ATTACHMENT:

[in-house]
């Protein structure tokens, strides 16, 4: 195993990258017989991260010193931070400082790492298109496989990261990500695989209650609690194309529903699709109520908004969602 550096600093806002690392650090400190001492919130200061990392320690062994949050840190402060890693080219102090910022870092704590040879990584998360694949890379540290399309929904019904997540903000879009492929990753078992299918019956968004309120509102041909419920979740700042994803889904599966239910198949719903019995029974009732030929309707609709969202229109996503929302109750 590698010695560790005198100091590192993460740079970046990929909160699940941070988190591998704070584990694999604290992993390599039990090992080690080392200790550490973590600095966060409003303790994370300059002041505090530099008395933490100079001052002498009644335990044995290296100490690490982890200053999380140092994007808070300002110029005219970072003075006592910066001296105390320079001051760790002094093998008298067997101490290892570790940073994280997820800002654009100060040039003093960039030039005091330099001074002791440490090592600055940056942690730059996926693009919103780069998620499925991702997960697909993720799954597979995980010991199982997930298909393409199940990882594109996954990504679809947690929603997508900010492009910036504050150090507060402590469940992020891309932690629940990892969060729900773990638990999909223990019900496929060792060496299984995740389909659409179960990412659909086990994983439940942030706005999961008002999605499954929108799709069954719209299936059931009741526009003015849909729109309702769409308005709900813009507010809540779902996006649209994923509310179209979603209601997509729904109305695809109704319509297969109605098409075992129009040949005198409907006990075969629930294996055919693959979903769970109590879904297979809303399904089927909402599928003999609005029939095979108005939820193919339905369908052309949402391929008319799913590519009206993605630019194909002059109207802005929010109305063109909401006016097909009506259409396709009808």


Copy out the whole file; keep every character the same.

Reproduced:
[in-house]
């Protein structure tokens, strides 16, 4: 195993990258017989991260010193931070400082790492298109496989990261990500695989209650609690194309529903699709109520908004969602 550096600093806002690392650090400190001492919130200061990392320690062994949050840190402060890693080219102090910022870092704590040879990584998360694949890379540290399309929904019904997540903000879009492929990753078992299918019956968004309120509102041909419920979740700042994803889904599966239910198949719903019995029974009732030929309707609709969202229109996503929302109750 590698010695560790005198100091590192993460740079970046990929909160699940941070988190591998704070584990694999604290992993390599039990090992080690080392200790550490973590600095966060409003303790994370300059002041505090530099008395933490100079001052002498009644335990044995290296100490690490982890200053999380140092994007808070300002110029005219970072003075006592910066001296105390320079001051760790002094093998008298067997101490290892570790940073994280997820800002654009100060040039003093960039030039005091330099001074002791440490090592600055940056942690730059996926693009919103780069998620499925991702997960697909993720799954597979995980010991199982997930298909393409199940990882594109996954990504679809947690929603997508900010492009910036504050150090507060402590469940992020891309932690629940990892969060729900773990638990999909223990019900496929060792060496299984995740389909659409179960990412659909086990994983439940942030706005999961008002999605499954929108799709069954719209299936059931009741526009003015849909729109309702769409308005709900813009507010809540779902996006649209994923509310179209979603209601997509729904109305695809109704319509297969109605098409075992129009040949005198409907006990075969629930294996055919693959979903769970109590879904297979809303399904089927909402599928003999609005029939095979108005939820193919339905369908052309949402391929008319799913590519009206993605630019194909002059109207802005929010109305063109909401006016097909009506259409396709009808």